On Wednesday, The Eagle reported that successful tax appeals had been filed on three major buildings in the Cinema Plaza — the city- owned garage mall, the Warren Theatre Grille at 353 N. Mead and the Southeast Building at 300 N. Mead, which houses an Old Chicago restaurant.
The appeals reduced the tax appraisal values of the three buildings by a combined $2.65 million.
All the buildings were developed with assistance from tax increment financing. The city borrowed money with bonds to buy land for the developers and paid for public improvements to aid their projects.
The plan is to pay off the bonds by using money from increased property tax revenue on the new construction.
The amount of tax revenue the city receives to pay the bond debt is based on the appraised value of the property.
The reduced property values after the appraisal appeals — and refunds for the 2008, 2007 and 2006 tax years — have left the city with a $190,000-and-growing deficit in paying back the bonds.
To meet the bond payments, the city will use money from its citywide tax funds, finance director Kelly Carpenter said.
In the Cinema Plaza, the city is responsible for at least $11.5 million in principal and interest on bonds used to build the parking garage building, a pedestrian plaza and streets.
The goal was to redevelop a dilapidated warehouse district and add a theater to complement the bars, restaurants and retail stores in the original Old Town. That development also was led by Burk.
Developers got refund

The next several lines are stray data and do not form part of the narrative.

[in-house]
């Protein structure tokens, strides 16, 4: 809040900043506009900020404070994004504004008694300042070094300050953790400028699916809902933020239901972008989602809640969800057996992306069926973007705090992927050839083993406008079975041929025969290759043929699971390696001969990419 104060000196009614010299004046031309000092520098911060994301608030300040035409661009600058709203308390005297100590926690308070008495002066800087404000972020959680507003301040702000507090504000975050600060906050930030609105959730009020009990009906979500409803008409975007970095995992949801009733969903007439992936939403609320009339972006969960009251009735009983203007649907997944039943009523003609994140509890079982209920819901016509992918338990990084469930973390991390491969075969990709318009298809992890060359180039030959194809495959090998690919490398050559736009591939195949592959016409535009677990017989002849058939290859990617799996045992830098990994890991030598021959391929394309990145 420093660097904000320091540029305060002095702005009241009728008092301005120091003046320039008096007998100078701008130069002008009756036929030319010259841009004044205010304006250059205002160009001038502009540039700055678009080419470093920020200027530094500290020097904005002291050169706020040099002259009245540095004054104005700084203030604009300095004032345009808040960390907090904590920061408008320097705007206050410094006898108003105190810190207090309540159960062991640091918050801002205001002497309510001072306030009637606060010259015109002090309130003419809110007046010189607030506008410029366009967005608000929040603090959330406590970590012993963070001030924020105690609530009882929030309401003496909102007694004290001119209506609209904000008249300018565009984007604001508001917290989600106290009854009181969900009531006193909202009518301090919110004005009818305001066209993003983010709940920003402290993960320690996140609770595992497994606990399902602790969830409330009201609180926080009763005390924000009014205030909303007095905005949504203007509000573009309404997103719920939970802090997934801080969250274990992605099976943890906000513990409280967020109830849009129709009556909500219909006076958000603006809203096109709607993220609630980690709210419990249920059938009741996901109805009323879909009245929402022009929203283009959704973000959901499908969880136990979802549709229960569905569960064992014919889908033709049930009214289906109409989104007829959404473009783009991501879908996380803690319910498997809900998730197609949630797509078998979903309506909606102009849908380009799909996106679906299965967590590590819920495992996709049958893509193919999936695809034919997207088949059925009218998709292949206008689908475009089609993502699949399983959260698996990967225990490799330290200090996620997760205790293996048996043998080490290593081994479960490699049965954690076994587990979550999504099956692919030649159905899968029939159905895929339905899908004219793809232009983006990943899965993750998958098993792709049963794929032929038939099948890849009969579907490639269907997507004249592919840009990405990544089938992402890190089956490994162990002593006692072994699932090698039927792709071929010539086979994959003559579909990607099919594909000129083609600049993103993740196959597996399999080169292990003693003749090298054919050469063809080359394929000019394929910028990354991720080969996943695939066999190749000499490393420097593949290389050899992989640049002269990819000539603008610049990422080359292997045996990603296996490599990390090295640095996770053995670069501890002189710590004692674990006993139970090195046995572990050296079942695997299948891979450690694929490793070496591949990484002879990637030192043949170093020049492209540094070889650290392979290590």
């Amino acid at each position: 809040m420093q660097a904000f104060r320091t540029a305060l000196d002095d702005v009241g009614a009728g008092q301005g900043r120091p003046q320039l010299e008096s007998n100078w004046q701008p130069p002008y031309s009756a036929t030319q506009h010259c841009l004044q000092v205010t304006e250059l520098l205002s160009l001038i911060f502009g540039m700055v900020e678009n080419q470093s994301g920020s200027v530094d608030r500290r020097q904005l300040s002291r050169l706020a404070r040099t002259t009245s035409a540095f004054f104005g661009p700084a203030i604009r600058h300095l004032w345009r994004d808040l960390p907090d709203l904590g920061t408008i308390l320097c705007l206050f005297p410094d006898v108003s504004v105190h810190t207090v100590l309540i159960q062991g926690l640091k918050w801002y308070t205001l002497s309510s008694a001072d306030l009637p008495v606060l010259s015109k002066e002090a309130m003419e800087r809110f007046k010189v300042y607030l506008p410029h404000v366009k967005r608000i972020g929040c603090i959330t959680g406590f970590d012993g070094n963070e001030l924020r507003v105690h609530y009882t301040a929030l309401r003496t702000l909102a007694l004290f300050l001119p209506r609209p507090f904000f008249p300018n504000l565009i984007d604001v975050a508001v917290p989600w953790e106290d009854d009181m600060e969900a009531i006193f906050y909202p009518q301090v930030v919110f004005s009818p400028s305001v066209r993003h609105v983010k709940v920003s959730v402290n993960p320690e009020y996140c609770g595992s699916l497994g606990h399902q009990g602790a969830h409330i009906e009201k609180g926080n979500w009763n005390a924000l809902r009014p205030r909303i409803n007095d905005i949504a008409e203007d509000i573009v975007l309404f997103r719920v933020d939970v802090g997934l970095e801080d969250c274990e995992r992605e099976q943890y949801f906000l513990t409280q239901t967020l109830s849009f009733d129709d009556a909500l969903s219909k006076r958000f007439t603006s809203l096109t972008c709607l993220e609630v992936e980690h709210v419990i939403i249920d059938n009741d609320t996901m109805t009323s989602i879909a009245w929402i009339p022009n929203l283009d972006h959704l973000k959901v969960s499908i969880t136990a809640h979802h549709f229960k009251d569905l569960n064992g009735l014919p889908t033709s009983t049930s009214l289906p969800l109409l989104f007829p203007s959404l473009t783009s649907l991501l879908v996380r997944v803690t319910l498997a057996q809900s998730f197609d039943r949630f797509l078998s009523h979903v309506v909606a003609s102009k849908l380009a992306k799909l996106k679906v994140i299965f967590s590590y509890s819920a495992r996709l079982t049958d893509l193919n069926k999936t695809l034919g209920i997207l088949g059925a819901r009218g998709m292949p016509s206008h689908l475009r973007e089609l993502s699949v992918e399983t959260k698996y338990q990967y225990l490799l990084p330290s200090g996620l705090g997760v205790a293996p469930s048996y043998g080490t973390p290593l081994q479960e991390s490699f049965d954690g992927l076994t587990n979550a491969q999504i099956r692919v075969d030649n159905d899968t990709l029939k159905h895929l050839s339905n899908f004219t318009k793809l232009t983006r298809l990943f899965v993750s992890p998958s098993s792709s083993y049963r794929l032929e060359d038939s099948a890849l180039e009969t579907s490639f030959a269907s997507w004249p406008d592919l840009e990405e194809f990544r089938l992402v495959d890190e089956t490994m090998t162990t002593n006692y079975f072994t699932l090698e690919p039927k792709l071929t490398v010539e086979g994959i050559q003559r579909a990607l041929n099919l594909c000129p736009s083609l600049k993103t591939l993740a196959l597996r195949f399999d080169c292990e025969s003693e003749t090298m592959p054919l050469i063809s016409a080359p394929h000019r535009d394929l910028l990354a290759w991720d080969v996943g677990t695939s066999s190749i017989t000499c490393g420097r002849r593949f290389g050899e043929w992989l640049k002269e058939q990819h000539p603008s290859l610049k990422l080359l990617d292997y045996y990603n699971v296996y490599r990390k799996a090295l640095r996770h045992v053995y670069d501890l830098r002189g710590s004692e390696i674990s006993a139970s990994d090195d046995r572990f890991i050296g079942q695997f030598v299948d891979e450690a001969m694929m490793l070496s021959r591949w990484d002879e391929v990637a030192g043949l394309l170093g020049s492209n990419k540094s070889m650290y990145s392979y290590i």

On Wednesday, The Eagle reported that Sedgwick County's tax database listed the city as getting the tax refunds on the garage building.
Since then, city officials have determined that the check for $51,374 in refund and interest was made out and sent to Cinema Old Town LLC, a partnership involving Burk, theater owner Bill Warren, real estate agent Steven Barrett, Key Construction and seven other investors.
Warren did not return calls and another partner, Barrett, said he did not know details of the case and referred questions to Burk.
The refund was sent to Burk's company because it had made the original tax payments that were disputed, said Vickey Horton of the county treasurer's office.
A 2003 lease agreement gave Burk use of the retail strip at the front of the parking garage for $1 a year for the first five years. He sublets the space to commercial businesses.
The agreement also provided Burk options to extend his lease at $2.50 per square foot for a second five-year period and $7.50 per square foot for five years after that.